rational-choice approach in this context.1 Fiorina (1981) dubs it “the paradox that
ate rational choice theory.” Others have reacted to the paradox by adapting the ...

Author: Roger D. Congleton

Publisher: Oxford Handbooks

ISBN: 0190469773

Category: Business & Economics

Page: 1016

View: 369

"This two-volume collection provides a comprehensive overview of the past seventy years of public choice research, written by experts in the fields surveyed. The individual chapters are more than simple surveys, but provide readers with both a sense of the progress made and puzzles that remain. Most are written with upper level undergraduate and graduate students in economics and political science in mind, but many are completely accessible to non-expert readers who are interested in Public Choice research. The two-volume set will be of broad interest to social scientists, policy analysts, and historians"--

The Paradox of Fiscal Austerity

In the end, the choice of which policy choices had which impact is really what we
want to study, so virtually all related studies attempt to trim the noise to view how
these choices relate to a country's economic wherewithal. The results of their ...

Author: Velez-Hagan Justin

Publisher:

ISBN: 1498571948

Category:

Page: 222

View: 102

If governments followed the optimal fiscal policy path, surpluses in good times would counter necessary deficits during economic downturns, leading to worldwide balance. The world, however, has chosen to go in a different direction in recent decades, avoiding thrift in light of a decidedly more indebted future. When financial crises kicked off a global recession in 2008, the spotlight placed on countries' fiscal conditions put pressure on policymakers around the globe to find a way to slow the growth of deficits and debt by imposing fiscal consolidations (or, more simply, austerity). How have these policies fared across the developed world? Were they even necessary to begin with? This book examines the many factors that have contributed to the success (or failure) of such policies, including timing, magnitude, accompanying policies, composition, and more, while explaining the economic rationale behind their choices.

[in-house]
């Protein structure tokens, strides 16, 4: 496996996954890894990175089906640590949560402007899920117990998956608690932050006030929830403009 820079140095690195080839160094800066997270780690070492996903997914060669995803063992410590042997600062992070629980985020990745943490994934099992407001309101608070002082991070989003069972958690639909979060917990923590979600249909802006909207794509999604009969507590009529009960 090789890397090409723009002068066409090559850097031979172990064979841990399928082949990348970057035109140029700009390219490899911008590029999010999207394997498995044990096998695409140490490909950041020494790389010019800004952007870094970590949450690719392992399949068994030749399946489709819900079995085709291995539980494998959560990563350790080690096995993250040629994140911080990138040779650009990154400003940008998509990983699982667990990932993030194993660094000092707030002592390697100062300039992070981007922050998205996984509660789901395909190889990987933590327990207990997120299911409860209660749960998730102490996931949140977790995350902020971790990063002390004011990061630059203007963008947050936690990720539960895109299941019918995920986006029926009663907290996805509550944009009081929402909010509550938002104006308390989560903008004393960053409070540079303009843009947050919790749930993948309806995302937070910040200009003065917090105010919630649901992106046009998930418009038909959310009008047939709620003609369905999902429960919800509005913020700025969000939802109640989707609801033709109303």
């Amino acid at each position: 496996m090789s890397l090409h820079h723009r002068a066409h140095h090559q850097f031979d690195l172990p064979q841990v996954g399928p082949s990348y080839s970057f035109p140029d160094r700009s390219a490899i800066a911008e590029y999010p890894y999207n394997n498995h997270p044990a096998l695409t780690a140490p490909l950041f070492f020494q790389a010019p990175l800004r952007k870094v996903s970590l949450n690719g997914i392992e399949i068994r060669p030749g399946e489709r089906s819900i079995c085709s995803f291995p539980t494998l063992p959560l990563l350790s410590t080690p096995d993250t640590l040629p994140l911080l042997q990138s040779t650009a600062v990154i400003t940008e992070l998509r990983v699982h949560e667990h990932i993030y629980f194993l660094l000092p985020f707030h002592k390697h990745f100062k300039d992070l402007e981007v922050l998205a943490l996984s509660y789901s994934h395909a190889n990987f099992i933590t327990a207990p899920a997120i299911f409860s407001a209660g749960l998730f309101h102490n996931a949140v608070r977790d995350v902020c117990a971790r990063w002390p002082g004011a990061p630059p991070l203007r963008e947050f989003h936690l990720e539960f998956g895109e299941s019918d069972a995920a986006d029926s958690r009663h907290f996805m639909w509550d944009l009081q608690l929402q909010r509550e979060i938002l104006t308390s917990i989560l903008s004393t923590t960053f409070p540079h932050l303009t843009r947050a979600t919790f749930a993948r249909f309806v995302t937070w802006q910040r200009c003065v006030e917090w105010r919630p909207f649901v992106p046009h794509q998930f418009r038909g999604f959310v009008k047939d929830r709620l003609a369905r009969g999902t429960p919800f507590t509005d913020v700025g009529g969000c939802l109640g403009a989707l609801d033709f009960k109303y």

The Paradox of Plenty

Meticulously documented and theoretically innovative, this book illuminates the manifold factors—economic, political, and social—that determine the nature of the oil state, from the coherence of public bureaucracies, to the degree of ...

Author: Terry Lynn Karl

Publisher: Univ of California Press

ISBN: 9780520918696

Category: Social Science

Page: 380

View: 272

The Paradox of Plenty explains why, in the midst of two massive oil booms in the 1970s, oil-exporting governments as different as Venezuela, Iran, Nigeria, Algeria, and Indonesia chose common development paths and suffered similarly disappointing outcomes. Meticulously documented and theoretically innovative, this book illuminates the manifold factors—economic, political, and social—that determine the nature of the oil state, from the coherence of public bureaucracies, to the degree of centralization, to patterns of policy-making. Karl contends that oil countries, while seemingly disparate, are characterized by similar social classes and patterns of collective action. In these countries, dependence on petroleum leads to disproportionate fiscal reliance on petrodollars and public spending, at the expense of statecraft. Oil booms, which create the illusion of prosperity and development, actually destabilize regimes by reinforcing oil-based interests and further weakening state capacity. Karl's incisive investigation unites structural and choice-based approaches by illuminating how decisions of policymakers are embedded in institutions interacting with domestic and international markets. This approach—which Karl dubs "structured contingency"—uses a state's leading sector as the starting point for identifying a range of decision-making choices, and ends by examining the dynamics of the state itself.